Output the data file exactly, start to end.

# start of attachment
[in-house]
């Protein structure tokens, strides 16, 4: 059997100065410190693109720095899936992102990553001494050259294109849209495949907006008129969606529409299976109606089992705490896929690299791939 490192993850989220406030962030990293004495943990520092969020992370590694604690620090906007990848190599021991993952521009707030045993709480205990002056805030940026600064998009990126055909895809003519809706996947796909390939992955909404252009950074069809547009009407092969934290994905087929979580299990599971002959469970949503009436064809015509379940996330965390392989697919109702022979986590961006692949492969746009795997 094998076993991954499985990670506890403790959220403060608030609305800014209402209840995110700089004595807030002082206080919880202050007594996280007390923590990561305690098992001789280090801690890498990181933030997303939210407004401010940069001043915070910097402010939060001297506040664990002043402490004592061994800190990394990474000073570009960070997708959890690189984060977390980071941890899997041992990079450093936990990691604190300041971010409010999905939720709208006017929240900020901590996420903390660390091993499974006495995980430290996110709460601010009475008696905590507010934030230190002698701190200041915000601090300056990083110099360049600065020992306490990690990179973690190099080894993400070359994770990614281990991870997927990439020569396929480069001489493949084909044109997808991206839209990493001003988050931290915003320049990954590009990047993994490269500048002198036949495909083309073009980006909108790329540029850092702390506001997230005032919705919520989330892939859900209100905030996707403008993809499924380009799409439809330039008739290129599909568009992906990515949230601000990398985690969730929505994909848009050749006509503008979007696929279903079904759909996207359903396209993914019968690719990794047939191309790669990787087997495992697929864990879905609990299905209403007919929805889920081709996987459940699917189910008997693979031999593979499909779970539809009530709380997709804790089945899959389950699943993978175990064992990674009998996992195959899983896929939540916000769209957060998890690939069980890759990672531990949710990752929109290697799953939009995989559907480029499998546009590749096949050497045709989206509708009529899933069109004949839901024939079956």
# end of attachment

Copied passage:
[in-house]
């Protein structure tokens, strides 16, 4: 059997100065410190693109720095899936992102990553001494050259294109849209495949907006008129969606529409299976109606089992705490896929690299791939 490192993850989220406030962030990293004495943990520092969020992370590694604690620090906007990848190599021991993952521009707030045993709480205990002056805030940026600064998009990126055909895809003519809706996947796909390939992955909404252009950074069809547009009407092969934290994905087929979580299990599971002959469970949503009436064809015509379940996330965390392989697919109702022979986590961006692949492969746009795997 094998076993991954499985990670506890403790959220403060608030609305800014209402209840995110700089004595807030002082206080919880202050007594996280007390923590990561305690098992001789280090801690890498990181933030997303939210407004401010940069001043915070910097402010939060001297506040664990002043402490004592061994800190990394990474000073570009960070997708959890690189984060977390980071941890899997041992990079450093936990990691604190300041971010409010999905939720709208006017929240900020901590996420903390660390091993499974006495995980430290996110709460601010009475008696905590507010934030230190002698701190200041915000601090300056990083110099360049600065020992306490990690990179973690190099080894993400070359994770990614281990991870997927990439020569396929480069001489493949084909044109997808991206839209990493001003988050931290915003320049990954590009990047993994490269500048002198036949495909083309073009980006909108790329540029850092702390506001997230005032919705919520989330892939859900209100905030996707403008993809499924380009799409439809330039008739290129599909568009992906990515949230601000990398985690969730929505994909848009050749006509503008979007696929279903079904759909996207359903396209993914019968690719990794047939191309790669990787087997495992697929864990879905609990299905209403007919929805889920081709996987459940699917189910008997693979031999593979499909779970539809009530709380997709804790089945899959389950699943993978175990064992990674009998996992195959899983896929939540916000769209957060998890690939069980890759990672531990949710990752929109290697799953939009995989559907480029499998546009590749096949050497045709989206509708009529899933069109004949839901024939079956």